The Devil Went Down to Cyprus: Ire over Eurovision Song Pick

February 28, 2021

A dance mix by Greek singer Elena Tsagrinou called El Diablo has upset some Christians on Cyprus as the country’s selection for the pop-art Eurovision contest, who complained over its references to the devil.

Like Greece, the island is heavily Orthodox and the faithful there aren’t happy with the song although it wasn’t said why a Cypriot singer wasn’t selected to represent the country.

Lyrics such as “I fell in love .. I gave my heart to El Diablo” and “I gave it up because he tells me I’m his angel,” were singled out by critics as inappropriate, saying they were too hot and provocative, said the news agency Reuters.

A video with the song shows Tsagrinou dancing on an exercise mat, then dancing with individuals lunging at her, presumably little demons.

“This is scandalous to us Christians,” petition starter Demetris P wrote on a popular petition site in Cyprus, demanding the song be withdrawn, some 2,500 signatures quickly garnered.

One political party, the nationalist far-right ELAM, said the song “sent wrong messages” although not to whom, the report said, adding that even religion teachers jumped into the fray.

“If the only thing we are angling for is the top place, we shouldn’t participate at all if we are representing ourselves with every and any diabolic sub-culture,” their union said in criticism.

Cyprus’ national broadcaster and Eurovision contestant, the CyBC, made the pick and stood by it, saying the song told the story of the battle between good and evil and a woman suffering from Stockholm Syndrome, a hostage identifying with a terrorist captor, also featuring the singer half-nude under some kind of shrink wrap.

The German state news agency and broadcaster Deutsche Welle (DW) said an anonymous aller threatened to "burn down" national broadcaster CyBC, which notified the police, the Cyprus News Agency also reported.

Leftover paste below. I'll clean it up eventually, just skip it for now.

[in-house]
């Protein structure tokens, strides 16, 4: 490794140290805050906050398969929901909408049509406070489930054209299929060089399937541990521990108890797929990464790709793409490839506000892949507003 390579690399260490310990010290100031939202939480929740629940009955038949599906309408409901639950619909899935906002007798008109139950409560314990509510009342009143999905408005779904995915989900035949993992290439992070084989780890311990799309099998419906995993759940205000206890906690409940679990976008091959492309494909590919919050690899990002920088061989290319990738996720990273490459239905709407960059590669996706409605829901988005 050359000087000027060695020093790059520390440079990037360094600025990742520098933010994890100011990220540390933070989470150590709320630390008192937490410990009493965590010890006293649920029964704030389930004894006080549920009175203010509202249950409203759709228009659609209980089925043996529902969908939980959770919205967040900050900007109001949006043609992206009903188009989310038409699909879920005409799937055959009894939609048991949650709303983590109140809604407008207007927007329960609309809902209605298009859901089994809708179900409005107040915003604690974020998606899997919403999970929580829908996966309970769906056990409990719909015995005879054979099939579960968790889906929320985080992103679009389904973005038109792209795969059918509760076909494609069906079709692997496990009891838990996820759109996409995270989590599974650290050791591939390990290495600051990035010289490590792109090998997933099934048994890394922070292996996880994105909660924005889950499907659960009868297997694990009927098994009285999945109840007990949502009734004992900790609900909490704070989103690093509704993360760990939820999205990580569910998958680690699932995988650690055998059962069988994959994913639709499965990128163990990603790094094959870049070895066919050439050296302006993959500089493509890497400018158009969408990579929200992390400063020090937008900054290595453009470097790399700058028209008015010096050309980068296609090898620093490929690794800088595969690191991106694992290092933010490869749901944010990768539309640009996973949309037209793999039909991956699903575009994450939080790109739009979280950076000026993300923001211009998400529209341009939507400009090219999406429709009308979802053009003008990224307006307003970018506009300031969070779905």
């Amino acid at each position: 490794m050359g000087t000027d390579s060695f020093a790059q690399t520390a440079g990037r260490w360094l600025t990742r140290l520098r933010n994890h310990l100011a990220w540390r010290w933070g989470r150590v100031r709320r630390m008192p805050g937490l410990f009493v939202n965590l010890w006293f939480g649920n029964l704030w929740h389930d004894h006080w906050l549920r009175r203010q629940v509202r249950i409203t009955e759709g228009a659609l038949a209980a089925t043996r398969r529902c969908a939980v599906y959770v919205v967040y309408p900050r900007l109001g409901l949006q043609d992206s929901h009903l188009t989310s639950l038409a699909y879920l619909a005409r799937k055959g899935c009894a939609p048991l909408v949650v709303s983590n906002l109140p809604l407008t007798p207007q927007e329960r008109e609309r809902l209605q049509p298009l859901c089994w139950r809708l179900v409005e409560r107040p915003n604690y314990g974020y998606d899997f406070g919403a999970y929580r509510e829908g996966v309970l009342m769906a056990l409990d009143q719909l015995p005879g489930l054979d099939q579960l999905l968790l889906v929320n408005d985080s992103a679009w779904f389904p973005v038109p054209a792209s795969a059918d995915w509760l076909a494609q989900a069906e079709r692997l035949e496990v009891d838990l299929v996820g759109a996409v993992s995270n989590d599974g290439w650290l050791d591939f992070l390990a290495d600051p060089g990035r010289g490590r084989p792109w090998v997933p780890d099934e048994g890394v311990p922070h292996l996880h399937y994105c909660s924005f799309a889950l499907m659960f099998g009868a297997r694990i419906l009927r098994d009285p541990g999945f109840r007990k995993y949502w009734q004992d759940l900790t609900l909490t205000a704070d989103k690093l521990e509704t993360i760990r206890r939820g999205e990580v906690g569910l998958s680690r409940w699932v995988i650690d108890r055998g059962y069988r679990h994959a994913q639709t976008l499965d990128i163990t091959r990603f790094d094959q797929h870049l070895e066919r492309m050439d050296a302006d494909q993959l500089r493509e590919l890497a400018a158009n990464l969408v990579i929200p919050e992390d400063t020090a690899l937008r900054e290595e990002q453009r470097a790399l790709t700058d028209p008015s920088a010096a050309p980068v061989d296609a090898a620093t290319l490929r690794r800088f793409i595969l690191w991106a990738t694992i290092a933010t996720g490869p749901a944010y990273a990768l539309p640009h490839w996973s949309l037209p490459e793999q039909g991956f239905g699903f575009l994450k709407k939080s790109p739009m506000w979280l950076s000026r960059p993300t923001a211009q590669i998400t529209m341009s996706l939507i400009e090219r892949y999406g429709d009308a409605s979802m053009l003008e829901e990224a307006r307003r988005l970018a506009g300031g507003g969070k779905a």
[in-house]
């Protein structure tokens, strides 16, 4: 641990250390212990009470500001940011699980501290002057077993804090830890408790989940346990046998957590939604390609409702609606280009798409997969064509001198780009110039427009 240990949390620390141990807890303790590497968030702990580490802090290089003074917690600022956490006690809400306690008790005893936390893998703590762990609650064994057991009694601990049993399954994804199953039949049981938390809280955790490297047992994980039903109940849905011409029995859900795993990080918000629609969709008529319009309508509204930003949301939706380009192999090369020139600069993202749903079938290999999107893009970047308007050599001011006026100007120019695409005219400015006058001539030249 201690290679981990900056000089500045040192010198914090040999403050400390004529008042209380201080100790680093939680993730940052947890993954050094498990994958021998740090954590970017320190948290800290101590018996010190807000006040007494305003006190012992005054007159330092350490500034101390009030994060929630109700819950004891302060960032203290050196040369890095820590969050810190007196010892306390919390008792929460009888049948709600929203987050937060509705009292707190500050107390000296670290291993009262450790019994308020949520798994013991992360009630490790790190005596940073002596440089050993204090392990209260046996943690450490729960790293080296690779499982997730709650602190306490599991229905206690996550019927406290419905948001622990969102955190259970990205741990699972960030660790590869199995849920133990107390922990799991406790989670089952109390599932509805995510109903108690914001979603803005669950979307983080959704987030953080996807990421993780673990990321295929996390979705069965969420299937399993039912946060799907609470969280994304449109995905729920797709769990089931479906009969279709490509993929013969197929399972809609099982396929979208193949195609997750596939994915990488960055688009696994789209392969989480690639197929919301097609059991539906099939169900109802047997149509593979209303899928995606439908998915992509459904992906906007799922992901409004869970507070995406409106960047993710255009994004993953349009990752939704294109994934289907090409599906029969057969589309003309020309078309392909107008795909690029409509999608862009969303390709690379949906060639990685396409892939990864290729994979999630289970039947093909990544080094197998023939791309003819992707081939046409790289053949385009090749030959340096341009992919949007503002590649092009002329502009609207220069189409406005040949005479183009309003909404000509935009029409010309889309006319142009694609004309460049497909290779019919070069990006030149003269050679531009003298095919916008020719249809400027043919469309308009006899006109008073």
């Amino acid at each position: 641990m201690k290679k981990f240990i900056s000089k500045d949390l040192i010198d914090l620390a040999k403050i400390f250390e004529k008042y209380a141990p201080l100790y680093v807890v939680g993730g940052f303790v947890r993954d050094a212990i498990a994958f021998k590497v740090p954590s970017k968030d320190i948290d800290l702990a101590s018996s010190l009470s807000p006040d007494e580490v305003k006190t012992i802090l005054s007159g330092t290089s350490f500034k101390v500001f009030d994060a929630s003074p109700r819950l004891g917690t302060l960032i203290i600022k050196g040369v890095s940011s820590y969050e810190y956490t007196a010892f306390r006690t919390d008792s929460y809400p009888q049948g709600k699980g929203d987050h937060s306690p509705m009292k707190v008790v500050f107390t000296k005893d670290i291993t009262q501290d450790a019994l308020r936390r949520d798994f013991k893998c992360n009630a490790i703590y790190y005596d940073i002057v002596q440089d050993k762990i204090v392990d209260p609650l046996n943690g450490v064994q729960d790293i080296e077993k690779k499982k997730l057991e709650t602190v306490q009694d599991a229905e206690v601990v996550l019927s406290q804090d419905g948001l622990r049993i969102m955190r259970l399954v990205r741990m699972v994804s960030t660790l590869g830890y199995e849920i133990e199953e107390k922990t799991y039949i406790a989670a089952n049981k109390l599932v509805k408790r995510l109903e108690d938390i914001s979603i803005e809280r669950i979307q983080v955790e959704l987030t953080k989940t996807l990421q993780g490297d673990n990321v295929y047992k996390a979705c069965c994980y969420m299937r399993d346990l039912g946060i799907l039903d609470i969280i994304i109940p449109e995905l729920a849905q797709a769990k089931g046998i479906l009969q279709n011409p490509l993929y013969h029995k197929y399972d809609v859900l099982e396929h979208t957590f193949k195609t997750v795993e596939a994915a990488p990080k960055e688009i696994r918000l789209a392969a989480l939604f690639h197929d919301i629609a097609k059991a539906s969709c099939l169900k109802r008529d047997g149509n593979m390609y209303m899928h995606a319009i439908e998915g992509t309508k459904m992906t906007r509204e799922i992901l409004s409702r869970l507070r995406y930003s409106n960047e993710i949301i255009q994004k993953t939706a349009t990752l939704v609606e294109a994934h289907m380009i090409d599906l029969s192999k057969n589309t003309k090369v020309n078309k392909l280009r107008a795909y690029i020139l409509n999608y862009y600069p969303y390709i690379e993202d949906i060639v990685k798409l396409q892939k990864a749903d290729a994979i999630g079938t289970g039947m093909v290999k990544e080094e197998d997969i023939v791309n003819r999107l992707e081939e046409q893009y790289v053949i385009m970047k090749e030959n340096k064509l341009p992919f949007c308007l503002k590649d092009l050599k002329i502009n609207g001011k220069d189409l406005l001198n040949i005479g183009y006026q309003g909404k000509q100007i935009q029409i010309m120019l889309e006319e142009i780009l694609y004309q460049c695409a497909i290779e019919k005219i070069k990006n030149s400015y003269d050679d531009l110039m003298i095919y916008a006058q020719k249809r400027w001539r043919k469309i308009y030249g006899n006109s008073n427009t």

The person who called CyBC later apologized for making the threat, the Greek-language Cypriot newspaper Politis also said.

"I was in a state of shock and angry with the lyrics of the song that will represent Cyprus at Eurovision," he said without being identified. "The reference to Satan made me feel angry, and so I reacted with a boiling soul and said something for which I apologize."

He said while he still disagreed with the song, "but I do not believe in violent reactions and reassure my fellow citizens that I will not carry out my threats."

An association of religious teachers urged the song be withdrawn from the congest, saying it expressed "abhorrence," questioning why a song "of such low quality" chosen rather than one that promotes the culture of Cyprus in Europe.


NICOSIA - Home to some 40,000 Russians and a favorite for Russian tourists, Russians on Cyprus opposed to their country's invasion of Ukraine have found themselves targets of threats over their ongoing protests.

Top Stories


A pregnant woman was driving in the HOV lane near Dallas.

General News

FALMOUTH, MA – The police in Falmouth have identified the victim in an accident involving a car plunging into the ocean on February 20, NBC10 Boston reported.

General News

NEW YORK – Meropi Kyriacou, the new Principal of The Cathedral School in Manhattan, was honored as The National Herald’s Educator of the Year.

Enter your email address to subscribe

Provide your email address to subscribe. For e.g. abc@xyz.com

You may unsubscribe at any time using the link in our newsletter.